Wetherspoons pulls in the punters after beer duty cut

The pub chain has reported a 6% increase in like-for-like sales in the last three months. 'Not having to whack up prices just to cover duty has definitely helped us,' says founder and chairman Tim Martin.

by Rebecca Burn-Callander
Last Updated: 13 Sep 2013
George Osborne isn’t popular in many circles right now, but he’ll definitely be given a free pint or three over at Wetherspoons. His decision to cut beer duty by 1p has allowed the UK pub chain to freeze prices, tempting in more punters than during the same period last year.

The government’s ‘duty escalator’ usually hikes up the tax on beer by 2% above the rate of inflation. It would have been disastrous for Wetherspoons’ margins – they’ve already shrunk from 9.3% in the first quarter of last year to 8.4% ish in the last, mainly down to competition from supermarkets, the ongoing downturn, and stiff competition from snazzy bars and clubs. Indeed, despite the brief duty respite, it’s still tough to make a crust, even as one of the nation’s more successful publicans.

Speaking exclusively to MT in a recent interview, Sir Martin admitted that spiralling supplier costs and massive taxes were an ongoing struggle for the firm. ‘On the wall of my office I've got a picture of Sisyphus pushing his boulder uphill,’ he said. ‘That's what running a pub is like.’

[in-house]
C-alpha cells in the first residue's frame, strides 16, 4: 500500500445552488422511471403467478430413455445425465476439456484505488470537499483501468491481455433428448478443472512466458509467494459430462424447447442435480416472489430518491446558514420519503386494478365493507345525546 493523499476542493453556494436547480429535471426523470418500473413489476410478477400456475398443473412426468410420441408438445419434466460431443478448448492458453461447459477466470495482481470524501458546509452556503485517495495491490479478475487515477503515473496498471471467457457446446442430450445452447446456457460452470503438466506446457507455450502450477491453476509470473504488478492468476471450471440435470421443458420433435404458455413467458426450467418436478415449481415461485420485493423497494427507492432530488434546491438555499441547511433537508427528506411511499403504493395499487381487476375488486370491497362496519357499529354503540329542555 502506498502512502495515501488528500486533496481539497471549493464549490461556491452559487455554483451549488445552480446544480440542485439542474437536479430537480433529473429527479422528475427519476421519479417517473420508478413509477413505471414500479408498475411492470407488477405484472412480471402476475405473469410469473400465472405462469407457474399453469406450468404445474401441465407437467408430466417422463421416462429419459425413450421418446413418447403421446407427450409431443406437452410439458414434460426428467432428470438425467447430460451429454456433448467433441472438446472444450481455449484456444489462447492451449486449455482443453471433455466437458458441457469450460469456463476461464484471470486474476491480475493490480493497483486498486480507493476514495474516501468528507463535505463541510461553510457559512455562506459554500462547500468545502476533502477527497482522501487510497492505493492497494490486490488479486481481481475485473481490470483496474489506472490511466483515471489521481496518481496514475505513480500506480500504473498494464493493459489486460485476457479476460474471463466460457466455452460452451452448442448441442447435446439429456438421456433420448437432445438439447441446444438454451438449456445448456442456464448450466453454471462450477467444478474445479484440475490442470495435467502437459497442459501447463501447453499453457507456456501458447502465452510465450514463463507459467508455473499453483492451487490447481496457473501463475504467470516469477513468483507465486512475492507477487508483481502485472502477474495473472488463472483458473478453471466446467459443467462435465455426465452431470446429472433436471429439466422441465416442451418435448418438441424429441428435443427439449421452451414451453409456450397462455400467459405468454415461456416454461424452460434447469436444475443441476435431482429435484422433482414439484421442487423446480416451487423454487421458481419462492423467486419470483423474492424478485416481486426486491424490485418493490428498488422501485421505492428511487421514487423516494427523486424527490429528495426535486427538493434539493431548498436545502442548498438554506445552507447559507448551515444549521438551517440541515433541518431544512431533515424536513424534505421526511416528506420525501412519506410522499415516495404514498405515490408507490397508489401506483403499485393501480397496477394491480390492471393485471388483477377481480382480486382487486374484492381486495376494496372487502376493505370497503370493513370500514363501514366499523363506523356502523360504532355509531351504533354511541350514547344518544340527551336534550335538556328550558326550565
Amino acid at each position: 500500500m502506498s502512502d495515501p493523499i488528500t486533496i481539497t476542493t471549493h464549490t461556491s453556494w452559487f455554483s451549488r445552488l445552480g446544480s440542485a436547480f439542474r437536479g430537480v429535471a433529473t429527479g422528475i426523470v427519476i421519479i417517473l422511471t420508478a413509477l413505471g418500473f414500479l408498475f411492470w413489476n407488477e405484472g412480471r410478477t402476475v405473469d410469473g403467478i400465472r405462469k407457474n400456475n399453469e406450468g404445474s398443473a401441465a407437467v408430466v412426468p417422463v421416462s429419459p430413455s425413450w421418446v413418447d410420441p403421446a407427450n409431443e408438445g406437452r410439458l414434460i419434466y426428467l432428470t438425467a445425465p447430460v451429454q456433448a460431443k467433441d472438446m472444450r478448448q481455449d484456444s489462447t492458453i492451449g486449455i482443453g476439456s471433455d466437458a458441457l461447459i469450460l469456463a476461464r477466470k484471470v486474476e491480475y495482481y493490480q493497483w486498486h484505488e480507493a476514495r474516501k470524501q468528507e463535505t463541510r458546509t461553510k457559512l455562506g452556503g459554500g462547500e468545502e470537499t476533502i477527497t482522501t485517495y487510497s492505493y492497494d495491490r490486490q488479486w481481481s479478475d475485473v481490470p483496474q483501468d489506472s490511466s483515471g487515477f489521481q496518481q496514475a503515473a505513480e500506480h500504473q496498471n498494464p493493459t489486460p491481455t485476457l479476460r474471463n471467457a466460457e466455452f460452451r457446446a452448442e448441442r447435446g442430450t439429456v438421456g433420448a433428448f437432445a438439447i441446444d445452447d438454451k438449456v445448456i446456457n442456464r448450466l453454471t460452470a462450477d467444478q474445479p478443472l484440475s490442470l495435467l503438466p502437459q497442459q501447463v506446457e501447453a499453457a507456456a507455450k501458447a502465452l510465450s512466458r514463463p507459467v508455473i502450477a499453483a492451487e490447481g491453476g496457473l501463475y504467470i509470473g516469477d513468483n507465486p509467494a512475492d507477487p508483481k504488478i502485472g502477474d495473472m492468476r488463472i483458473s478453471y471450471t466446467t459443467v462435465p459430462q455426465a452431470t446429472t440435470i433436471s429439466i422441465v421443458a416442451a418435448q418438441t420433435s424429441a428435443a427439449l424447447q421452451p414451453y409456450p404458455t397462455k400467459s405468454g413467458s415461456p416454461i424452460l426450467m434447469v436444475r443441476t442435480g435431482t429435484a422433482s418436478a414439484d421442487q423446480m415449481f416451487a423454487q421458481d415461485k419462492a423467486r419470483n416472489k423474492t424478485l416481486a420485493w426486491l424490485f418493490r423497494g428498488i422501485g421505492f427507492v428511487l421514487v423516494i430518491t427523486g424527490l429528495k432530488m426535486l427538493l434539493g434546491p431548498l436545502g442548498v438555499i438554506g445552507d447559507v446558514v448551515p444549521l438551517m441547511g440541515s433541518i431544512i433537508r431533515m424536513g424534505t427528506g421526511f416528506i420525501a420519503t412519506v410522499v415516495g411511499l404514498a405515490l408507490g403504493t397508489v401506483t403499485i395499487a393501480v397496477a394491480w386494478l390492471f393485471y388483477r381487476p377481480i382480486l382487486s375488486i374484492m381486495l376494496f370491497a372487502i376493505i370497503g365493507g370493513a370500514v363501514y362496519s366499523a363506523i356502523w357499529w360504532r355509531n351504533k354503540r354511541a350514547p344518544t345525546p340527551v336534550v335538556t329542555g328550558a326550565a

Out of every pound Wetherspoons makes, 45p goes to the Treasury (the comparable figure for Barclays Bank is around 25p). So why does the Wetherspoons’ founder bother to get up in the morning? 'Because if you push the boulder uphill for eight or 10 hours a day you feel justified in stopping for a pint or two at the end of it,’ he quips.

And Martin has a few achievements to drink to this quarter. Operating margins at the chain have increased 0.2% to 8.5% year-on-year for the 13 weeks to 28 April, while like-for-like sales are up 6.3% year-on-year for the quarter. Total sales have jumped 9.3% year-on-year including new-pub openings.

While beer association Camra estimates that 26 pubs went out of business each week between September and March, Wetherspoons has managed to open 16 since the start of the financial year. This year, Martin intends to open a further 30 pubs, and another 20-25 in 2014.

So, what’s Martin’s secret recipe for success? ‘It’s the thousand components,’ he says opaquely. ‘We’re trying to work on the nuts and bolts and get a small advantage. Sir Dave Brailsford [head of the Tour de France-winning Sky cycling team] calls it the ‘aggregation of marginal advantage’ – it’s a bit poncy, but it’s what counts over the long run.’

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